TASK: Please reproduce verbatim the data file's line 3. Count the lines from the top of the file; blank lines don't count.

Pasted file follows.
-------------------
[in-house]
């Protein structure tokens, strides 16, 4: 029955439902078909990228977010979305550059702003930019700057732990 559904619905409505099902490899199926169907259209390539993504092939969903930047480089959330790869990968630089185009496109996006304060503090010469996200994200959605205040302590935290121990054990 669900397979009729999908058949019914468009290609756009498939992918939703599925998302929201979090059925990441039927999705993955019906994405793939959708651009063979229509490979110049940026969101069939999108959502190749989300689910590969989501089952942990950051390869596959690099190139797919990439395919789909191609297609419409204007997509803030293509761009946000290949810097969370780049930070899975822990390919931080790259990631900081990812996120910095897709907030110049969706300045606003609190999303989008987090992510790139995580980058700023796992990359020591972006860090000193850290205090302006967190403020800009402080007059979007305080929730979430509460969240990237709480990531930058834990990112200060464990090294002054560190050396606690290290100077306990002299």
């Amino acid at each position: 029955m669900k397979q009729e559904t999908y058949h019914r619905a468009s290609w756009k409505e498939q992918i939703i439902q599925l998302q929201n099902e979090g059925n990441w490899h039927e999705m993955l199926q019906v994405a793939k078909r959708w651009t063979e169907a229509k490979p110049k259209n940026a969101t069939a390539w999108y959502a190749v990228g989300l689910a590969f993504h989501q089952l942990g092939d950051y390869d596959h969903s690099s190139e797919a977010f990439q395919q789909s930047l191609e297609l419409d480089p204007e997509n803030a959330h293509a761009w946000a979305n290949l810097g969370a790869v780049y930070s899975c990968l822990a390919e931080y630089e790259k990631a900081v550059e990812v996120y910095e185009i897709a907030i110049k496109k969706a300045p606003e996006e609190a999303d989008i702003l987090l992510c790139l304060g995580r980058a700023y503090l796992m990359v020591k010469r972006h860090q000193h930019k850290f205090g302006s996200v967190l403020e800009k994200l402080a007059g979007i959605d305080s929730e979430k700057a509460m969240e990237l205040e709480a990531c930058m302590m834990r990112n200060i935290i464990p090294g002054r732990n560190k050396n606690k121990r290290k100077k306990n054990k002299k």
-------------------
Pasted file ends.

């Amino acid at each position: 029955m669900k397979q009729e559904t999908y058949h019914r619905a468009s290609w756009k409505e498939q992918i939703i439902q599925l998302q929201n099902e979090g059925n990441w490899h039927e999705m993955l199926q019906v994405a793939k078909r959708w651009t063979e169907a229509k490979p110049k259209n940026a969101t069939a390539w999108y959502a190749v990228g989300l689910a590969f993504h989501q089952l942990g092939d950051y390869d596959h969903s690099s190139e797919a977010f990439q395919q789909s930047l191609e297609l419409d480089p204007e997509n803030a959330h293509a761009w946000a979305n290949l810097g969370a790869v780049y930070s899975c990968l822990a390919e931080y630089e790259k990631a900081v550059e990812v996120y910095e185009i897709a907030i110049k496109k969706a300045p606003e996006e609190a999303d989008i702003l987090l992510c790139l304060g995580r980058a700023y503090l796992m990359v020591k010469r972006h860090q000193h930019k850290f205090g302006s996200v967190l403020e800009k994200l402080a007059g979007i959605d305080s929730e979430k700057a509460m969240e990237l205040e709480a990531c930058m302590m834990r990112n200060i935290i464990p090294g002054r732990n560190k050396n606690k121990r290290k100077k306990n054990k002299k």